You might have noticed this little fact, and perhaps this is why you visit our web site: Horses are magnets for injury/illness. Whether the cause is their complicated physiology, how we manage them, or Murphy’s Law, it seems like our beloved steeds are always getting hurt or developing all manner of bizarre clinical signs.

Sure, this can mean job security for The Horse’s staff, since all we write about/report on is health topics! But even so, it can be disturbing sometimes just how many things can go awry with horses.


Shanlara on after a beach gallop in Port Noo, Ireland. The 5-year-old Irish Draught gelding proved sound and sensible.

So, imagine my surprise the other week when I rode a horse that seemed to defy all of these rules: the bionic horse that is managed quite simply, navigates all manner of precarious footing confidently, and passes Scary Monsters By The Road without injury.

Shanlara is one of just over 70 horses at Tilman and Colette Anhold's Horse Holiday Farm that carry riders over the beautiful, rugged, and sometimes desolate terrain of Counties Sligo and Donegal, Ireland. This 5-year-old Irish Draught gelding and I spent eight days together, six of which were unguided (except by the occasional horse-as-a-GPS moment when maps and arrows confounded us).

My friend and fellow journalist, Christa Lesté-Lasserre, heard me marvel repeatedly at how our mounts seemed more durable than American ones. Some of the things Shanlara accomplished soundly and confidently, despite my piloting him:

  • Forty-seven hours traversing roads, paths, driveways, bog lands, and beaches. I know the endurance riders might scoff, but this is the most time I’ve spent in the saddle in years!
  • Jumping a series of cross country fences at the gallop with a rider who hasn’t done this in 10 years (Single jumps? Yes. A whole line of them? It had been awhile!).
  • Mounting and dismounting to wrangle hundreds of gates of all sizes/shapes/states-of-repair. Christa and I had a game of taking turns to do this, but I have a feeling that she took a few for the team. (Thanks Christa!)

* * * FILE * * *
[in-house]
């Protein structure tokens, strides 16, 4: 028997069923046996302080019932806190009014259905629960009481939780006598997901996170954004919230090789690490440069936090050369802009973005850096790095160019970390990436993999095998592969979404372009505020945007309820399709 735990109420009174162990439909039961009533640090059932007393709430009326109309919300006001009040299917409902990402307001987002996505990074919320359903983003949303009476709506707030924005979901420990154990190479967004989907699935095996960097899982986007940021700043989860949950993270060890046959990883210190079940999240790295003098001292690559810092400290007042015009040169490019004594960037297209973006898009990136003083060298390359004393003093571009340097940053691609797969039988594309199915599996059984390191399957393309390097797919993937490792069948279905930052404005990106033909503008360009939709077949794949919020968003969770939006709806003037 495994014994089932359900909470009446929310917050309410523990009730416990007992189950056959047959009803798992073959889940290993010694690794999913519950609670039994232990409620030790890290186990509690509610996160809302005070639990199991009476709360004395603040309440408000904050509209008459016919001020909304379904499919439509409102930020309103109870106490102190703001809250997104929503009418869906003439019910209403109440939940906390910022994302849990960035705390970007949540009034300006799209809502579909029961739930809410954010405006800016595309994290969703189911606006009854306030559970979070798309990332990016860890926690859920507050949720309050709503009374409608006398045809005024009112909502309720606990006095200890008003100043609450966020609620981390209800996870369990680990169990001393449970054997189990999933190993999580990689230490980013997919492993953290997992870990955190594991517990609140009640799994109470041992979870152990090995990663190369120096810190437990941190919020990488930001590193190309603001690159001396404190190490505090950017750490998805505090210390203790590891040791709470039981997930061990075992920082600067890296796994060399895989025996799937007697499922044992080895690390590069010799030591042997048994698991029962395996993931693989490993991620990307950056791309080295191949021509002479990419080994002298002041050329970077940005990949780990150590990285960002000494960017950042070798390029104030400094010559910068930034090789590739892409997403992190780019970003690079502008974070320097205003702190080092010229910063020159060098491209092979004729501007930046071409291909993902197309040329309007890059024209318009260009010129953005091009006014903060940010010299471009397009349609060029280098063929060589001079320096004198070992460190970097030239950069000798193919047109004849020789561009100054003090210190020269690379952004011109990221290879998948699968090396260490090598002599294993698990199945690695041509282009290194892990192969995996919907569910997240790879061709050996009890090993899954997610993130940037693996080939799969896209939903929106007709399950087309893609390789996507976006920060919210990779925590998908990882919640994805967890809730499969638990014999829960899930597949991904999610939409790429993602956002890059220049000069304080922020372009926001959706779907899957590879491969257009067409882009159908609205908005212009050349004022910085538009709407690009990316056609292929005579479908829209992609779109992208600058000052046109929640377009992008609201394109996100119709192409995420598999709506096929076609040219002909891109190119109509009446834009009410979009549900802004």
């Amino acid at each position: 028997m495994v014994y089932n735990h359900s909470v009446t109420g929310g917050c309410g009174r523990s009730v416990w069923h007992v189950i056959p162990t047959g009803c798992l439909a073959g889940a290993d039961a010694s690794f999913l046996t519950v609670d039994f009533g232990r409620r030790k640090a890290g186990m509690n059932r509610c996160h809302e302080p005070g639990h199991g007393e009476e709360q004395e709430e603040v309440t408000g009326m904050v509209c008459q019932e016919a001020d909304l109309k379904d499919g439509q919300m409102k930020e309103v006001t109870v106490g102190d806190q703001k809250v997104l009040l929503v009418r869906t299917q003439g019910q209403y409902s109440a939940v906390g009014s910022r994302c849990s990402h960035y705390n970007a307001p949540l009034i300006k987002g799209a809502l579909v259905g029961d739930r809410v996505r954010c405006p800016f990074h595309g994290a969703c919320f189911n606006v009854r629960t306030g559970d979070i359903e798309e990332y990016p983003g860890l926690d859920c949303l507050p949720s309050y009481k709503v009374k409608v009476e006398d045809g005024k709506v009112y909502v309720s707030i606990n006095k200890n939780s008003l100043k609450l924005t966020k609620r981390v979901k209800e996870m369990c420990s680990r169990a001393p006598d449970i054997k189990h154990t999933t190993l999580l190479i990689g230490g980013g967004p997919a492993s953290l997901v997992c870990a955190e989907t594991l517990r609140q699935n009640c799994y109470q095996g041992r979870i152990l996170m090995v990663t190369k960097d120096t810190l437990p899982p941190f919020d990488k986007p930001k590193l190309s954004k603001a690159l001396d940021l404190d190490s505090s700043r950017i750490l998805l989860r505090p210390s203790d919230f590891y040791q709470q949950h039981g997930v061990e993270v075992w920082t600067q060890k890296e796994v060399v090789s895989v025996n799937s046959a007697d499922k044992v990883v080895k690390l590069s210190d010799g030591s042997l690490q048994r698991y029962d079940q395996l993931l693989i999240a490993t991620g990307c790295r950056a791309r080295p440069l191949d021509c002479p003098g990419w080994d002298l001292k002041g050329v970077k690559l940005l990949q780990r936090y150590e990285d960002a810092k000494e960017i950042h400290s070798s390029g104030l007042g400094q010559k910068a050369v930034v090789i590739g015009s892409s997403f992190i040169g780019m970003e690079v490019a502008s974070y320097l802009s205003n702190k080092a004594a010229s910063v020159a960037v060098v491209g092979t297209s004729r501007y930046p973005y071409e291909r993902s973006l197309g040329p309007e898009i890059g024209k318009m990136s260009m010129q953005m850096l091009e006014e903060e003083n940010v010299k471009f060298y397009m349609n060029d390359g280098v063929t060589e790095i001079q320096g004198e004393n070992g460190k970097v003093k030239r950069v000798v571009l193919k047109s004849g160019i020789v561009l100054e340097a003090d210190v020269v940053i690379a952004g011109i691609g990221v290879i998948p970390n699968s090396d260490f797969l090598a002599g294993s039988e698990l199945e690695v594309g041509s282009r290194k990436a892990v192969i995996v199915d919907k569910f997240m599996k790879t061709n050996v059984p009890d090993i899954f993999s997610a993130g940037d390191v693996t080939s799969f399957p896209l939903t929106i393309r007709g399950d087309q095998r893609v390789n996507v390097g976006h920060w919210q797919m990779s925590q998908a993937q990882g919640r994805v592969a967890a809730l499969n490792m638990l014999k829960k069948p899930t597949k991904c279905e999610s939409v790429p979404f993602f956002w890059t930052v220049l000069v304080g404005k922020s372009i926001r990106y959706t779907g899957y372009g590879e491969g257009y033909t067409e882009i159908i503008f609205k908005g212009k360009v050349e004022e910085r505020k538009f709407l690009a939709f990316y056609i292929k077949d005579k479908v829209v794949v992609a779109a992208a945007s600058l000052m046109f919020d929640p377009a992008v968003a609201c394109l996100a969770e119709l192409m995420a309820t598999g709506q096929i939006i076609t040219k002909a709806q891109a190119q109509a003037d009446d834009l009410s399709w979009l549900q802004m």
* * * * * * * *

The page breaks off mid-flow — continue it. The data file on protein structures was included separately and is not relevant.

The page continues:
• Driving rain and gale-force winds on the side of a mountain. (Shanlara simply shook the water off his dripping face and asked politely if he could stop and snack on the grass for a while).
  • Hundreds--no, thousands--of inanimate and live “spook hazards.” An occasional sheep or tree stump would give him the heebie jeebies, but those scenarios were rare, and he generally just “got stuck in neutral (no spooking out from under me).”
  • Crossing narrow wood bridges and plastic crate footing that kept us from being sucked Never-Ending-Story-style into deep bog areas.
  • Loading alone and riding in a trailer that was far smaller than the “horse box” he’s accustomed to, and getting calmly “unstuck” when he wanted to turn around in the trailer to unload rather than back out.
  • Staying calm during my ignorant moment of opening a warming carbonated drink on horseback while on a paved road. (Oh, just imagine. )

Over the eight days I spent with this horse, he sustained exactly one injury: an abrasion on his nose from scratching his face on a buddy’s tack. Go figure.

Here’s what I gather. Shanlara and his co-workers aren’t “fussed over,” managed intensively, or coddled. Tilman and his team have trained them for a specific job, and they do it well. The operation practices responsible preventive care techniques (i.e., recommended inoculations), conditions the horses carefully, keeps the barns clean, and keeps on top of hoof care and shoeing. The horses are out more often than they're kept inside. Tilman specifies how he wants riders/guests to manage the horses: For example, leave them alone while they’re eating. Clean their bits and girth covers every day, and clean the saddle pad. Resist the urge to scoop extra grain for them. Communicate any potential problems back to home base.


We navigated a variety of terrain types in our ride across County Donegal--here we're crossing bridges through blogs near Glenties.

Some American horse owners would be surprised at how “hands-off” their care regimen might seem compared to what owners do here. But, bottom line, these horses are respected and treated remarkably well, even if they’re not fed carrots or snuggled every single day. And they are some of the soundest, most sensible horses I’ve ever met. It makes me wonder if there's something to this management approach.

This brings me back to Shanlara, who most certainly is not a snuggler. He hated being brushed, in fact, and was a wee bit aloof compared to my usual mounts. (Though, by the end of my stay he had warmed up a bit to me and would sidle up for a taste of my granola!) We each made compromises—he stopped giving me the stink eye when I walked toward him with the brush, and I gave up the need to have an immaculately groomed, snuggle-muffin of a horse.

My sound, workmanlike Irish steed is now my favorite gray … that side of the Atlantic, at least.

Your Turn: What is it that makes some horses seem more “durable” than others?